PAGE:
• Becky

    It is really hard and I found that it was even harder when we were together All The Time. It’s hard to appreciate anything if you are immersed in it every second. I think it’s really hard when you go at mothering from a philosophy that it should be your primary occupation- it’s not a wrong way of looking at it but it is hard. I am perpetually surprised at what a difference in my mothering just a few mornings “off” can make. I am still very much the primary caregiver but that touch of breathing room makes all the difference. I have just enough time to miss them (which happens in 3 hours or less) I really wish you could find more support in Italy although you could be facing the very same issue in the US. We really weren’t meant to do this alone but society seems to think we are…

  • Laura

    Oh man, me too! Life with a toddler can be so tedious sometimes. I saved this post to read again on the days when I’m counting down the hours and minutes til bedtime and my daughter wants to read a Boynton book for the umpteenth time. Thanks for writing!!

  • Francine

    Yes! I was just thinking about this today! I try to remind myself that there will always be things to do, but they’re only little for so long… although some days it does seem like forever.

  • Nichole @ Yackity Shmackity

    Loved this post. I’m so right there with you.

    I feel like I’m failing my kids most of the time too. When I’m with them, I’m wondering when I’ll get a moment for myself. Then when I’m away from them I feel guilty. I love them more than anything, but they’re the most difficult thing I’ve dealt with, ever. My uncle told me it takes eight years to become an expert on anything. So, I have four more years to go before I get the hang of this parenting thing. Until then I expect to keep slamming my head against the wall.

    Mother Teresa is one of my favorite saints, too. I don’t think she ever said anything that wasn’t surprisingly simple and inspirational at the same time.

  • Anonymous

    Thank you for being real, hilarious, humble and endearing allat the same time. I trad your blog over the millions of other Catholic Moms out there because I can relate and yet still want to be more like you at the same time. Please don’t ever change. Or if you do, don’t reveal it in your wtiting 😉

  • Claudette

    I am a voracious reader, I love books and I want my children to love reading too. but reading out loud to them… I hated it mostly, so I invested in a leappad and never looked back. They still learnt to read and my joy now is buying books with them and seeing them engrossed in a good story… while I have my nose buried in my book, thank you very much. I tell myself i’m raising independent children he he ..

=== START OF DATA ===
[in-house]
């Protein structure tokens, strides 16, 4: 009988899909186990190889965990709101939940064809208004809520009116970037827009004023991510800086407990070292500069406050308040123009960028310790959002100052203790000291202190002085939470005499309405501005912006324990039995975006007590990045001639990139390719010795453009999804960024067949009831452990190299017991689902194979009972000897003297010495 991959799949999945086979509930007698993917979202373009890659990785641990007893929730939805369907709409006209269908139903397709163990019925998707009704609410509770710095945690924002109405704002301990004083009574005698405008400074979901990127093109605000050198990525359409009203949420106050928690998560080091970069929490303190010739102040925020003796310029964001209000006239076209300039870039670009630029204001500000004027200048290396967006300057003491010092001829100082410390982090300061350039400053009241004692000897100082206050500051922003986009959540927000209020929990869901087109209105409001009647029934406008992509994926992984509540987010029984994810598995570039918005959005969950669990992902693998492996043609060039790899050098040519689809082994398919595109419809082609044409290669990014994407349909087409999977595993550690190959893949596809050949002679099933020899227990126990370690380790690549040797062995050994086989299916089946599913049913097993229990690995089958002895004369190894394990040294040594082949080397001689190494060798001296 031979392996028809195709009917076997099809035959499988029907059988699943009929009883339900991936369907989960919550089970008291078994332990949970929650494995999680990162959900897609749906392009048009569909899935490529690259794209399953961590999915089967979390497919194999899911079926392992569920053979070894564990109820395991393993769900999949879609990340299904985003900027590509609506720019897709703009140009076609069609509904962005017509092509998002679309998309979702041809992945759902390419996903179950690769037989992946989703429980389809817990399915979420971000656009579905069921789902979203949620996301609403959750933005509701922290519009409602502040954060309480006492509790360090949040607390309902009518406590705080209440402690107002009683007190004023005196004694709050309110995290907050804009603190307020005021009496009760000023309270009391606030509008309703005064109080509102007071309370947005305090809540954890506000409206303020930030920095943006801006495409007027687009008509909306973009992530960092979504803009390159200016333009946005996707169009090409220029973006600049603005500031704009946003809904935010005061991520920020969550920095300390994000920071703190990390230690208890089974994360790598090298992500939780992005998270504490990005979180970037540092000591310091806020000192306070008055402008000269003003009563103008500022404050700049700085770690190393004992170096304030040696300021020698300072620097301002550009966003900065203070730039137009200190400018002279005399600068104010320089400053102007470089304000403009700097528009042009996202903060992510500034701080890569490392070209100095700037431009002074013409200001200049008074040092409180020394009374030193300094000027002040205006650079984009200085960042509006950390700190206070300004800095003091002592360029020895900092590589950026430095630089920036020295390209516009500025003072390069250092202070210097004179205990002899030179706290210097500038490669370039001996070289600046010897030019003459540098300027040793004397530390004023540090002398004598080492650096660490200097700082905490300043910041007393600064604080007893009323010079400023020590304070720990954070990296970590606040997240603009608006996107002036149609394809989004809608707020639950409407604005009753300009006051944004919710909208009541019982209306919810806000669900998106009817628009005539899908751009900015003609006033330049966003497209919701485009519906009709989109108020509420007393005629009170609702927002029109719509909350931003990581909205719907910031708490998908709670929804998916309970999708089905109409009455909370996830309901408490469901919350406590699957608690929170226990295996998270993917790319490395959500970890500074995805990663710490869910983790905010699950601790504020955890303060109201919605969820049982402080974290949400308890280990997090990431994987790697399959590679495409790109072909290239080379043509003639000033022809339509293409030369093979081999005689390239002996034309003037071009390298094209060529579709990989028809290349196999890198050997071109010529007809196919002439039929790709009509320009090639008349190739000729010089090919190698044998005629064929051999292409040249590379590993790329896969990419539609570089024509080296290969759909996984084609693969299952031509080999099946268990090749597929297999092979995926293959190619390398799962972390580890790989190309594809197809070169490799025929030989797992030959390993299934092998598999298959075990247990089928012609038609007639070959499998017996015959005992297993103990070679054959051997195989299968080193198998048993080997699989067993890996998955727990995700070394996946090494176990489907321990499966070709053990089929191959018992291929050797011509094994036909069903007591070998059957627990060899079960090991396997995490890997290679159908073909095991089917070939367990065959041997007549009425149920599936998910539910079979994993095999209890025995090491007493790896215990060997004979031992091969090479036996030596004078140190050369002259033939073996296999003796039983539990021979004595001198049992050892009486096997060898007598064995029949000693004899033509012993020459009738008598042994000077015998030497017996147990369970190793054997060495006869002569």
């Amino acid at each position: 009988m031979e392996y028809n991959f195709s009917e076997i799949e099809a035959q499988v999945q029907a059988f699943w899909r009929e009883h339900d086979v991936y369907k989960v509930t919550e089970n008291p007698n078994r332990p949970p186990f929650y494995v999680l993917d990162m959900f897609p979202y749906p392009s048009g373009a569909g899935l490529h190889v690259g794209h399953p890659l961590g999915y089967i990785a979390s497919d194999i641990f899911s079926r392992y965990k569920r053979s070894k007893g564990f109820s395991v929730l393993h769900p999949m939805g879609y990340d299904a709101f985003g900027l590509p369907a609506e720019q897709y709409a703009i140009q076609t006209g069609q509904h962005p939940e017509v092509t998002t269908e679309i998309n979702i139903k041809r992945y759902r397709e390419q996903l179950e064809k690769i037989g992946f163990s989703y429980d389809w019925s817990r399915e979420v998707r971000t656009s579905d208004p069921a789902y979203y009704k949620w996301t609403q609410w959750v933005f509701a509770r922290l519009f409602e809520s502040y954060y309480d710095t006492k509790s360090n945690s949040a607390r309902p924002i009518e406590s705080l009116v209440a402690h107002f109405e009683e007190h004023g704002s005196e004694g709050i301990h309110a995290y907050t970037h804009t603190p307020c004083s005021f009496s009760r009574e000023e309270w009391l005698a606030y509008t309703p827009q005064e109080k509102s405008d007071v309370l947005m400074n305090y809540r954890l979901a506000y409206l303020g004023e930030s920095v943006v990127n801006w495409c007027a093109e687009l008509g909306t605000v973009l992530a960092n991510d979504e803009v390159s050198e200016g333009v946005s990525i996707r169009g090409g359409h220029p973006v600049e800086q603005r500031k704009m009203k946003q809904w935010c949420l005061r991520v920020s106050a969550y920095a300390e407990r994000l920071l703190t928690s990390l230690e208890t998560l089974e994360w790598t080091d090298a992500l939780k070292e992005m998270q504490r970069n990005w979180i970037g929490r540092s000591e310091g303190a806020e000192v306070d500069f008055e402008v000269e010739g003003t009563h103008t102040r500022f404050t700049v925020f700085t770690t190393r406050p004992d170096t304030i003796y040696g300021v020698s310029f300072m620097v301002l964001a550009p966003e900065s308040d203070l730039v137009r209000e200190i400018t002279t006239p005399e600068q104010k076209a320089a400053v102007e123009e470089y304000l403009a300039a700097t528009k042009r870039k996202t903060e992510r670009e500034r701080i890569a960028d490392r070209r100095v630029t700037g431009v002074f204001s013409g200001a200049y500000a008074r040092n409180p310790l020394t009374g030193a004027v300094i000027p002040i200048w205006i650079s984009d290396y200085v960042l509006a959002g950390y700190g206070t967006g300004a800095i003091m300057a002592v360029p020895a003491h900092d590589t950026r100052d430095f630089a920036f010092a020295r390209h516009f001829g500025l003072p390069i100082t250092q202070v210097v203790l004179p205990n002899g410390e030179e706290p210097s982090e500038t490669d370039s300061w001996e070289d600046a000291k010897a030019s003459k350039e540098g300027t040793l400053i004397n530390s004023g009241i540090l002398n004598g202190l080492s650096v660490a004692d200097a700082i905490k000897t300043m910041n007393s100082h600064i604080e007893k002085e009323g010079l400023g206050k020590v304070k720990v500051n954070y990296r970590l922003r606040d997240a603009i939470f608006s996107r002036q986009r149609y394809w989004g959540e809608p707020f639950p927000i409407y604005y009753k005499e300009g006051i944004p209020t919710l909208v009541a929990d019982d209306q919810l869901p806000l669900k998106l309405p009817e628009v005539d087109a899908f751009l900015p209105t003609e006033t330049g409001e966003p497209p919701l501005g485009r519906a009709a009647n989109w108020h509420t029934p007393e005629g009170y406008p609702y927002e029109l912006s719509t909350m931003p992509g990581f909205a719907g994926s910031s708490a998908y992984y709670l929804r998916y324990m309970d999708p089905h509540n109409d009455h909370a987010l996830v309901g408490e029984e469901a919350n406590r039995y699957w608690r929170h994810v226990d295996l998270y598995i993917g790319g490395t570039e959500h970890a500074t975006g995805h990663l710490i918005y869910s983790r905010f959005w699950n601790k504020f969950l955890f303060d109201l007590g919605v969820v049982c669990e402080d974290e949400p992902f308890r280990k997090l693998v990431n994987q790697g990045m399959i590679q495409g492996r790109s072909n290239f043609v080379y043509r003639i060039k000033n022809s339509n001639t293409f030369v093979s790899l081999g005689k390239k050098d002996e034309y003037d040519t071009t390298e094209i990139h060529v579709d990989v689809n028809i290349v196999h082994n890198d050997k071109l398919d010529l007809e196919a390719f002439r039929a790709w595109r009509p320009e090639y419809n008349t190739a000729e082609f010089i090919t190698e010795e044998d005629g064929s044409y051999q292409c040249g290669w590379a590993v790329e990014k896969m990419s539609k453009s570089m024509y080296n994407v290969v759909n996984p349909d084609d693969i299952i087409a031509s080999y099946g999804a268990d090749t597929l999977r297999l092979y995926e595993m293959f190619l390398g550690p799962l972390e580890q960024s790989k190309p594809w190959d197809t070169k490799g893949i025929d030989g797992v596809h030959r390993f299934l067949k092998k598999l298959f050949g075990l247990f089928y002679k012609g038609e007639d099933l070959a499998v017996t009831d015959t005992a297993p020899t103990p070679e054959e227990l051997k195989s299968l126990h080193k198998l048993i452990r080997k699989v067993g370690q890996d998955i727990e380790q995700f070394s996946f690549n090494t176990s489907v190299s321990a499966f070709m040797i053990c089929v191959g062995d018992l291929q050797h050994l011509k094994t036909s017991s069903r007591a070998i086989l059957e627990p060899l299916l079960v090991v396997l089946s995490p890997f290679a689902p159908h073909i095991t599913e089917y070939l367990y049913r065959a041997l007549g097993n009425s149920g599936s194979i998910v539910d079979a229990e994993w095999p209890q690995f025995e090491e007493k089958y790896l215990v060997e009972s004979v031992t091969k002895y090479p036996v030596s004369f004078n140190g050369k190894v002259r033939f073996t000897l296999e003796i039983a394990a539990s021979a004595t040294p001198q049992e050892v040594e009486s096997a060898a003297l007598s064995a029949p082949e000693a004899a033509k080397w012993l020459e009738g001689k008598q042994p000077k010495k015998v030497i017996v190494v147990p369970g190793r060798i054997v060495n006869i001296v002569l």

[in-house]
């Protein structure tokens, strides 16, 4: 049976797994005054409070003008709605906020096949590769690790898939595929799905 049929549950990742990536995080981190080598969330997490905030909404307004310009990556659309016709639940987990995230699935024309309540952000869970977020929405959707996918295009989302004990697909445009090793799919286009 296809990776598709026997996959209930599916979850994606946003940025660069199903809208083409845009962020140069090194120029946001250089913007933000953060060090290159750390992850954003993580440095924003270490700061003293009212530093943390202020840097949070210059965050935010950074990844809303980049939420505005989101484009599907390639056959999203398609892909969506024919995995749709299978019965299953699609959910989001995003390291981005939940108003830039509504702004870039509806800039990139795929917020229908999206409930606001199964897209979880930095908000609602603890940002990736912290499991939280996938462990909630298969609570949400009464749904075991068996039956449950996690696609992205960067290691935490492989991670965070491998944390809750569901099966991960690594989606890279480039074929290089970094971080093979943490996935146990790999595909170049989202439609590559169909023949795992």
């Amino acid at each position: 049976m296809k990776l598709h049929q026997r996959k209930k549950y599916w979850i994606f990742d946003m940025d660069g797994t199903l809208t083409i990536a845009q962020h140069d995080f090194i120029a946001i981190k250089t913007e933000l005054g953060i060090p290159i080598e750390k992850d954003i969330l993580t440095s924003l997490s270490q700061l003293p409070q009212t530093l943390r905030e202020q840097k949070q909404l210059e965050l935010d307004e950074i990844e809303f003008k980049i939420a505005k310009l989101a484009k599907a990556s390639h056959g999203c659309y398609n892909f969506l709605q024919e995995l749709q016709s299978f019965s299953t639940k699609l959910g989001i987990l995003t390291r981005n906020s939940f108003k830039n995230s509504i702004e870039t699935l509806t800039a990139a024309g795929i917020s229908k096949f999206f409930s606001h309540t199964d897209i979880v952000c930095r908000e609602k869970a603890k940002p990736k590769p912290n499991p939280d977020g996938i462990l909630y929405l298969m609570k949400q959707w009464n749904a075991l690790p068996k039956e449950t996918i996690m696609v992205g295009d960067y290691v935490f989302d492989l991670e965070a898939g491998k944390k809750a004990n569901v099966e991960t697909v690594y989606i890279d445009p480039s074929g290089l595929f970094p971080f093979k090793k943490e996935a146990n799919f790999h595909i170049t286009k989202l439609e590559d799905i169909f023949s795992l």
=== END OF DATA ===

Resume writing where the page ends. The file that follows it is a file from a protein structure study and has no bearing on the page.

• mindyz

    Wow! Thank you for this post! I mirror so much of it, my children are older and I am fighting different battles but yes, I feel/felt the same way. My daughter is my spur right now, 11 almost 12 and F*U*L*L of ATTITUDE! There are days when I just don’t know how to handle her tornadic moods. I will be praying for you and please pray for me. 🙂 Patience and Grace,please *hugs* from Missouri!

  • Amanda

    I feel like you were inside my brain these past few weeks and many other random weeks since becoming a mama. What came to mind while reading it was my old spiritual director (You know, back in the day, when I had time to make it to spiritual direction every week). Any time I would share something I was struggling with she would always gently and excitedly say, “What a grace that you can see this! What grace! The Lord is truly with you!”. Where I would just stare at her blankly. As many times she would remind me of these graces, I slowly but surely realized that He was with me, even though I felt like such a mess. I was right where I needed to be in my mess with the grace to see that things were messy. Prayers for you and thank you for a post for this mama’s heart.

  • Christy from fountains of home

    Aw, Jenny! I’ve been there. I’m still there most days. I just snap-showed on two of them for not getting out the door quick enough. I want my “nice” mommy time to outweigh the “yelling/nagging/impatient” mommy time one day soon!

    And you’re so sweet about the link, I’m glad you liked it!

  • Sarah Marie

    Bookmarked. For when I need to know there are others who struggle with the push and pull and general heart shaping of this vocation. Sanctification hurts! I’m crazy blessed by the honesty of this post. You are awesome.

  • onecatholicmama

    Thanks for sharing…I totally hear ya. Especially on the reading aloud. I hate reading stories aloud. I rush through them. I yell too much. I’m too impatient and anxious. But, when it all comes down to it, I love them fiercely and all I can do is my best and work to persevere through the tough times.

  • Meg Hunter-Kilmer

    You’re a wonderful mom and your boys are blessed to have you. But it does get so hard and I’m totally with you on reading aloud. I’ve found a couple that I actually enjoy, though. For me, it’s about challenging rhythms and tongue-twistery words. Then I’m not slogging through moronic prose waiting for plot developments, I’m enjoying the act of saying the words. A.A. Milne’s poetry is pretty good for this but my *favorite* is Bubble Trouble. Find a screenshot and tell me you don’t want to practice reading that! Maybe it’ll help the reading aloud feel less like death?